A Year in the Life of A Titan

Tue., May. 11, 2021

By Mark Bir, Horticulturist

By Mark Bir, HF&G Horticulturist

Behind the scenes in our Working Glasshouse I’ve been growing a batch of titan arums for a few years and have a series of progress photos from the past year’s worth of that project. 

  1. Smile, comrade! It’s September 2020 and that boulder on my shoulder is a titan arum (Amorphophallus titanum) corm. It is already coming out of dormancy and is in urgent need of up-potting. Off my other shoulder stands another titan that is just entering dormancy; titans exhibit cavalier, unpredictable timing. The corm I’m hefting weighs 15 pounds but will easily triple that by its next dormancy. Starting life the size of an acorn, it will mature into a huge 100lb-plus storage organ. The record belongs to Royal Botanic Garden Edinburgh that grew a titan corm topping at 339 pounds–and that’s a lot of compost! Obviously, up-potting during every dormancy cycle becomes standard essential care for titans.

2. So, thanks, horticulturist Deyampert, for tractor-tending and turning your A#1 oak-leaf compost for this project.  It’s oaky and rich and perfect for nutrient-hungry titan arums.  Every time we up-pot our corms we completely replace the soil and double the pot sizes; by maturity we’ll need containers as big as garbage cans. 

But why titan arums?  Because titans are simply the most magnificently outré characters of the plant world. Hailing from tropical Sumatra, these Jack in-the-pulpit cousins do everything with a darkly singular botanical flair.  Not only do they produce those ridiculous corms, they periodically issue solitary 10-foot leaves for 10 years, and follow that cycle with solitary, other-worldly, deeply unsavory 10-foot flowers that unfurl at last light wearing the look and reek of rotting flesh; and then they do it all over again.  So we’ll definitely have a smashing—and stinky—CBGarden soirée when the first of ours comes into bloom.  Let’s set the date right now for Halloween night, 2023.

3. But compost does not alone soil make.  That’s why here gardener Sabrina is mixing that compost with equal parts granitic grit and bark. And her custom super-mix brings us drainage and aeration, just-right water retention and release, substantial body, and bountiful nutrition. But this tarp-full is not enough and is only the first of three she mixed for this job.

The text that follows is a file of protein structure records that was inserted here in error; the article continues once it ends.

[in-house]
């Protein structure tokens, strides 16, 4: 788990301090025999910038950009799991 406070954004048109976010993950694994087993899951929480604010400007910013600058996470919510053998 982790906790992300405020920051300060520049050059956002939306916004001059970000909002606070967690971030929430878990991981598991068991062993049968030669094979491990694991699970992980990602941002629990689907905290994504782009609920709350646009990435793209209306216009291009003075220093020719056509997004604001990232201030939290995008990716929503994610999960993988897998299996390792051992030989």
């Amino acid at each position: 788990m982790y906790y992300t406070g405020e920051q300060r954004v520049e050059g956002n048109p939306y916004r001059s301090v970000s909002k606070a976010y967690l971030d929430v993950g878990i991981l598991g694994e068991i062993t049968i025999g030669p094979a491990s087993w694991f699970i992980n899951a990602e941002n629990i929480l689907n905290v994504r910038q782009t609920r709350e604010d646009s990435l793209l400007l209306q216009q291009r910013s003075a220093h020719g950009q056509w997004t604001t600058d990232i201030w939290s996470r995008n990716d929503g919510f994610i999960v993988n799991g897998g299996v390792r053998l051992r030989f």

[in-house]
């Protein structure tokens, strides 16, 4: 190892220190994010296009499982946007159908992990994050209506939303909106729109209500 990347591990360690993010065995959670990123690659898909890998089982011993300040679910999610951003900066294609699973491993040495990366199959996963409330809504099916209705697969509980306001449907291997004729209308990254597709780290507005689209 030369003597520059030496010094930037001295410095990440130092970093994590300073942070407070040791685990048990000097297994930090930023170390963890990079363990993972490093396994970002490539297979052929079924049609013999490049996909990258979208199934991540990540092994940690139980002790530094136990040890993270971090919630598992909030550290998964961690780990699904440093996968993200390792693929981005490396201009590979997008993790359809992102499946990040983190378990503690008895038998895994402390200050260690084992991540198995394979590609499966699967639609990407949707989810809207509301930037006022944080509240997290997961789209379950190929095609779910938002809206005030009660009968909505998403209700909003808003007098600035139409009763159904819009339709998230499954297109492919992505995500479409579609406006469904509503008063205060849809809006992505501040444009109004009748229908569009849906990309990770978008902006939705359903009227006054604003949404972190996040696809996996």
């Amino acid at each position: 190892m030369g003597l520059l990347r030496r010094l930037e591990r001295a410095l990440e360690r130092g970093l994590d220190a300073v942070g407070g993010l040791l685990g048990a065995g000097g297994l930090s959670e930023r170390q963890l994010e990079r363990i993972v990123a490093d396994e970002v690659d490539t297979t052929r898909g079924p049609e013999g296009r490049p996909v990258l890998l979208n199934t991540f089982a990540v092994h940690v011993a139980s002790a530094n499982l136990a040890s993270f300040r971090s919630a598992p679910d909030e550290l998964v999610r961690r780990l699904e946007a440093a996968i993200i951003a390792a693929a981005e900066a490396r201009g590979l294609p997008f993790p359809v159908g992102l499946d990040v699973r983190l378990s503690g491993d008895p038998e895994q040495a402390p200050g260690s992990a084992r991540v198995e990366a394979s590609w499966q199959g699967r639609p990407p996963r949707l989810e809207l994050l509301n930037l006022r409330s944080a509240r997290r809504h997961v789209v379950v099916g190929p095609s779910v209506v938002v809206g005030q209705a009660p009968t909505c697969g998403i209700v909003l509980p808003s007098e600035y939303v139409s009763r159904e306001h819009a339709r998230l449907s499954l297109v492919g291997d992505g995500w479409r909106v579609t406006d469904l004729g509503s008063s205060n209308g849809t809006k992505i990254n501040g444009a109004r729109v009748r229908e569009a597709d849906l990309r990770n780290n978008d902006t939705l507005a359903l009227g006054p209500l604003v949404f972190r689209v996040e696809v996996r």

4. Next, Sabrina carefully plants each titan into her new soil.  She starts deep because the roots burst out of the top of each corm (same as photo one) before bending earthward.  By its next dormancy this corm will have nearly filled that huge pot Sabrina’s selected. Not at-all like up-potting a house plant, is it?

5. Nice work, Sabrina!  This corm we’re following is our largest, so I’m guess-timating that it will be the first to bloom for us.  And when it does—two seasons ahead with some good fortune — its flower will by most measurements be the world’s largest.  In 2018 Joan Leonard of OSU, during a glasshouse repair job, donated to the botanical garden a baker’s dozen of small corms (I politely asked for just three) from her collection.  So although not fitting strictly into our biome collections policy, this incredible plant is nevertheless a must-have that comes with a thousand mission-strong interpretations that we can share with our city.  Anyway, a plant with such thoroughgoing style as the titan arum will always find work at Cleveland Botanical Garden.

6. This is what that corm—let’s dub it “Charles Addams” after one of my favorite cartoonists—had accomplished by Thanksgiving, 2020.  That isn’t a stem up which we are peering, but a gigantic leaf petiole.

7.  Here’s Mr. Addams with younger family members a month later in mid-December, 2020.  The leaf is now fully open, and will continue to grow in girth, width and stature.  For all their mass and size, titans are herbaceous.

8. Here I am hand-fertilizing our corm in March, 2021.  That’s pelletized 100-day release fertilizer.  Notice how much the soil line has dropped (contrast photo five) since potting last September. It has “eaten” that much compost! In April I will also begin top-dressing our corms monthly with an inch of fresh compost.  Our titans are still growing off display.  But now they’re becoming display-worthy, so a few will eventually find a display space in Costa Rica; a good, plant-healthy time for that first test-move will be the end of the next dormancy cycle, estimated early 2022.

9. This pic was taken just a few weeks ago, on April 23rd. I am standing at soil level with our whole family of titans and the leaf in my right hand belongs to Chas Addams.  Some leaves are huge, others are just nosing-up from the soil, and others still are still sleeping.  Those in leaf will as a guesstimate enter dormancy again in about a year.  And I can’t wait to dig those corms and see how much they’ve grown! 

Okay, now I’m out of photos and definitely words. But if you want to know more about this crazy plant, just stop by and ask me.  And that’s my Year (nearly) in The Life of a Titan!

Mark Bir

Mark Bir


In his 25 years as a parks and public horticulture specialist, Mark Bir, horticulturist, has had the chance to wear every hat from children’s naturalist to rhododendron horticulturist to glasshouse manager. He has been with the Garden for over a decade and in his current assignment “under glass” Mark grows everything from baobabs to bananas. Stop in the biomes and give him a tip of your chapeau!


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